On hospital day 3, the patient’s respiratory status continued to decline. The decision was made to proceed with volumetric diffusive respiration (VDR) in an attempt to delay the need for veno-venous extracorporeal membrane oxygenation (VV ECMO) and the heparin bolus required to initiate ECMO. VDR and nitrous oxide also provide oxygenation at lower peak pressures than typical mechanical ventilators, so there was theoretically less risk of ventilator-associated lung injury in our patient with persistent hypoxemia.5 During this transition, the fetus experienced prolonged bradycardia with absent variability. An emergent classic caesarean delivery was performed at the bedside in the ICU. She delivered a live-born male infant weighing 1170 grams with Apgar scores of 3 and 5 at 1 and 5 minutes, respectively. Intraoperatively, the patient received two units of packed red blood cells, two units of platelets, intravenous oxytocin and intramuscular carboprost tromethamine for uterine atony. Estimated blood loss was 700 mL. Immediately following delivery, the patient was unable to ventilate effectively despite intubation and VDR. She was taken to the operating room for initiation of VV ECMO. She received additional carboprost tromethamine at that time due to concern for bleeding with administration of intravenous heparin required to initiate ECMO.


Comprehensive respiratory virus panel was negative. Infectious disease evaluation was notable for positive EBV, parvovirus and adenovirus viral serologies, suggestive of recent or past infection. Adenovirus nasal PCR was negative. Atypical infectious workup, including Anaplasma, Lyme, Ehrlichia, West Nile virus and Q-fever, was negative.

Differential diagnosis

The differential diagnoses at the time of presentation included HELLP syndrome, viral infection, TTP, SLE, sepsis, pneumonia, disseminated intravascular coagulation and antiphospholipid antibody syndrome. This case predates the current COVID-19 pandemic. At the time of delivery, the workup for her underlying disease was still ongoing, and the possibility of HLH as a diagnosis was raised. Several abnormal findings were noted including significantly elevated ferritin (10 226 ng/mL, reference range less than 291 ng/mL), elevated triglycerides (1981 mg/dL, reference range <150 mg/dL), as well as splenomegaly on CT imaging. She underwent a bone marrow biopsy on the day of delivery. HLH was the presumed diagnosis at that time.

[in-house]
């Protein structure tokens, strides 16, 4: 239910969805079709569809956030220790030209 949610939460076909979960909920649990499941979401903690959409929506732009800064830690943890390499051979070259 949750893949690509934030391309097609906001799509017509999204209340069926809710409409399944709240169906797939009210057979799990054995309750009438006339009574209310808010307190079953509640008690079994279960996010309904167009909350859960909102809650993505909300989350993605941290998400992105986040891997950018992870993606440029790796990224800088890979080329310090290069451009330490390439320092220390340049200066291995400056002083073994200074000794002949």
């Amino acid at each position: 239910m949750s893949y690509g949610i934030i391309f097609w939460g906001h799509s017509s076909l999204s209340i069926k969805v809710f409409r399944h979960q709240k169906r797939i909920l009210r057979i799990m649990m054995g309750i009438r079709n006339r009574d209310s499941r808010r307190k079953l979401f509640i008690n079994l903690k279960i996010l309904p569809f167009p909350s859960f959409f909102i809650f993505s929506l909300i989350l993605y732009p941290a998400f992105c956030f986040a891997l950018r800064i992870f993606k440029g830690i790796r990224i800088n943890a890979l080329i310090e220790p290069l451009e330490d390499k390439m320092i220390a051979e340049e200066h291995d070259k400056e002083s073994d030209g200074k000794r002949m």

On the day of delivery, empirical treatment for HLH was initiated. The patient was treated with dexamethasone per the HLH-94 protocol.6 There was hesitancy to start etoposide, a strong chemotherapy agent, when the differential was still so broad and included infection. The patient initially improved clinically with dexamethasone alone. We wanted to avoid further immunosuppression and avoid use of etoposide while the patient was on ECMO. When the patient’s clinical status plateaued after 10 days of dexamethasone alone, the decision was made to start treatment with etoposide. By this time, a definitive diagnosis of HLH had been made based on bone marrow biopsy results. She remained on etoposide until her ferritin normalised, and then was managed with tacrolimus for 6 months. Regarding the remainder of her hospital course, she required intensive care and infusion of vasopressor agents for septic shock due to left lower lobe pneumonia, presumed to be due to prior adenovirus infection. She underwent thoracotomy on postpartum day 6 due to continued bleeding from the thoracostomy tube site resulting in prolonged disseminated intravascular coagulation. She returned to the operating room 15 days after delivery for caesarean wound exploration when a soft tissue separation and haematoma were noted. The following day, she developed fevers and was started on empirical antibiotics. Etoposide was continued during this time despite suspected infection. Laboratory studies were significant hyperbilirubinaemia as well as transaminitis. Gastroenterology was consulted and recommended cholescintigraphy, which was notable for intrahepatic cholestasis. Sixteen days after delivery, she underwent percutaneous cholecystotomy catheter placement for suspected cholecystitis.